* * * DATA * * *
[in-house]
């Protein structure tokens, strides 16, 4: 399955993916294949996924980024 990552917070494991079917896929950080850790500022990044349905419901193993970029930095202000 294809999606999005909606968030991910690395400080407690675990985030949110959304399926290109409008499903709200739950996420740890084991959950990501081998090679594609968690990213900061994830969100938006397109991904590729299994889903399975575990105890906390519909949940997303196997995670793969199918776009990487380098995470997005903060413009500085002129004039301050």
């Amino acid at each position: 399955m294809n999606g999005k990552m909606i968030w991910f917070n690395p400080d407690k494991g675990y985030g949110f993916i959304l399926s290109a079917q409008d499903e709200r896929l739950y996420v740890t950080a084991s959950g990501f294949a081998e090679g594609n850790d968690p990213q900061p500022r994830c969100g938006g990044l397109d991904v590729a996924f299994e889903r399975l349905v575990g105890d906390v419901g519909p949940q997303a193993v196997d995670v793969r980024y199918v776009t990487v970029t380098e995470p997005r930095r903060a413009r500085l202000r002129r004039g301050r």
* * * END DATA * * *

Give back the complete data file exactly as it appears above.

[in-house]
């Protein structure tokens, strides 16, 4: 399955993916294949996924980024 990552917070494991079917896929950080850790500022990044349905419901193993970029930095202000 294809999606999005909606968030991910690395400080407690675990985030949110959304399926290109409008499903709200739950996420740890084991959950990501081998090679594609968690990213900061994830969100938006397109991904590729299994889903399975575990105890906390519909949940997303196997995670793969199918776009990487380098995470997005903060413009500085002129004039301050």
């Amino acid at each position: 399955m294809n999606g999005k990552m909606i968030w991910f917070n690395p400080d407690k494991g675990y985030g949110f993916i959304l399926s290109a079917q409008d499903e709200r896929l739950y996420v740890t950080a084991s959950g990501f294949a081998e090679g594609n850790d968690p990213q900061p500022r994830c969100g938006g990044l397109d991904v590729a996924f299994e889903r399975l349905v575990g105890d906390v419901g519909p949940q997303a193993v196997d995670v793969r980024y199918v776009t990487v970029t380098e995470p997005r930095r903060a413009r500085l202000r002129r004039g301050r």